For Berkeley Jews, Medical Cannabis Is Ethical Imperative

CALIFORNIA: If you want to traffic in stereotypes, Elie Green, Ramona Rubin and Daniel Kosmal — the founders of Doc Green’s, which makes healing cannabis ointments and lotions — look pretty much like what you might imagine when you hear, “Berkeley-based medical marijuana collective.”

That is, of course, until they open their mouths and tell you they’re observant Jews.

“It’s been interesting dealing with [appearances at] weekend festivals,” says Rubin, 36, over an almond milk latte at a Berkeley café. “Being shomer Shabbos, it means just working on Friday and Sunday … it’s a constant balance between serving our own religious needs, doing keruv [outreach], telling people about what we’re doing with cannabis and how it could help them.”

The company’s co-founders, who have been producing lotion made from marijuana plants grown in Northern California and selling the product online and through dispensaries for more than four years, say the average customer is an older person who suffers from chronic pain such as sciatica.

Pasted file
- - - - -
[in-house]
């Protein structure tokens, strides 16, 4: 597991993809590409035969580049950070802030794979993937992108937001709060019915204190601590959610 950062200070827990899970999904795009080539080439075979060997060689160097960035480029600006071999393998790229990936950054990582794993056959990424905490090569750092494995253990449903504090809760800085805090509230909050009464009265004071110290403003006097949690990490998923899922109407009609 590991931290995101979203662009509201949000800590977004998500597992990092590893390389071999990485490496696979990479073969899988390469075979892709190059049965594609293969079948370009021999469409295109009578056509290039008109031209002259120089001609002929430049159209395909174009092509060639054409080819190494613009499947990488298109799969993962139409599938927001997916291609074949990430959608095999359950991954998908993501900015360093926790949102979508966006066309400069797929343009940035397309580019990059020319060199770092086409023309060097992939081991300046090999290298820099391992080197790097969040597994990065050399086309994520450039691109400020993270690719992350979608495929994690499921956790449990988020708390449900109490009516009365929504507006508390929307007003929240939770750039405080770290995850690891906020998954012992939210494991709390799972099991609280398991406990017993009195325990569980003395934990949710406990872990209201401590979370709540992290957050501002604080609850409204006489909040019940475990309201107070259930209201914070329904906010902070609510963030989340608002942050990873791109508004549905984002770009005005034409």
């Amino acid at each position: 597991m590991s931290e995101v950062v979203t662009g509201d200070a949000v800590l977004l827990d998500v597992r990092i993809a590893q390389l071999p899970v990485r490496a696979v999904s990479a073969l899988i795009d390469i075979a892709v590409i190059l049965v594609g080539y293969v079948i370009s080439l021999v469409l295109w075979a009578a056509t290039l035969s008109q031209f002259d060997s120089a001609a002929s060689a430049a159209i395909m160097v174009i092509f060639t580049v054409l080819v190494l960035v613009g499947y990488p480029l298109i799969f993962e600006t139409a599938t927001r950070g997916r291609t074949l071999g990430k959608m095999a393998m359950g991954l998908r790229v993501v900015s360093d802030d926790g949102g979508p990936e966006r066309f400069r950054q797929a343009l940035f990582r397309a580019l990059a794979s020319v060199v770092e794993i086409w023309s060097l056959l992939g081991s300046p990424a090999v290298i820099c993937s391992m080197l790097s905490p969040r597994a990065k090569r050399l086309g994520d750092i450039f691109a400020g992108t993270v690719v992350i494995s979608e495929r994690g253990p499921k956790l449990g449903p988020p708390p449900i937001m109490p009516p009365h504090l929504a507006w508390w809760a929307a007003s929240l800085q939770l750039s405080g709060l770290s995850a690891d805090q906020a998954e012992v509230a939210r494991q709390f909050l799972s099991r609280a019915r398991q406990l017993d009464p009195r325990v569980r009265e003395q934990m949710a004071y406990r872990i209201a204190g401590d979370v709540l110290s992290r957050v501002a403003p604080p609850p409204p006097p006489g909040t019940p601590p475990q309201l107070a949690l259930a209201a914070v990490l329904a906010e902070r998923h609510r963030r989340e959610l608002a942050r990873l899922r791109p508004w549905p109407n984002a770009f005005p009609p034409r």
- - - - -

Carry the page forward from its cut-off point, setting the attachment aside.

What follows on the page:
The company’s co-founders, who have been producing lotion made from marijuana plants grown in Northern California and selling the product online and through dispensaries for more than four years, say the average customer is an older person who suffers from chronic pain such as sciatica.

“Maybe [consumable] cannabis isn’t for everybody, because there are psychoactive effects that not everybody wants to experience,” says Kosmal, 40. “But topical cannabis really is for everybody. There are no psychoactive effects. It’s just for pain relief. And everybody gets bumps and sore muscles and aches and pains.”

“You don’t have to get high to be a cannabis user,” echoes Green.

Green, the company’s 35-year-old namesake, is the son of a retired Orthodox rabbi — Rabbi Simcha Green, who lives in Berkeley and has, alongside his wife, Margie, taken on the role of company spokesperson. The couple, who are in their 70s, help with presentations about Doc Green’s at conferences; earlier this year the rabbi spoke at the Rossmoor retirement community in Walnut Creek at an event that also featured former state Assembly speaker Willie Brown. After that talk, the younger Green says he was “bombarded by grandmas basically throwing money at me, going ‘If this stuff works…’ ”

Read full article @ JWeekly.com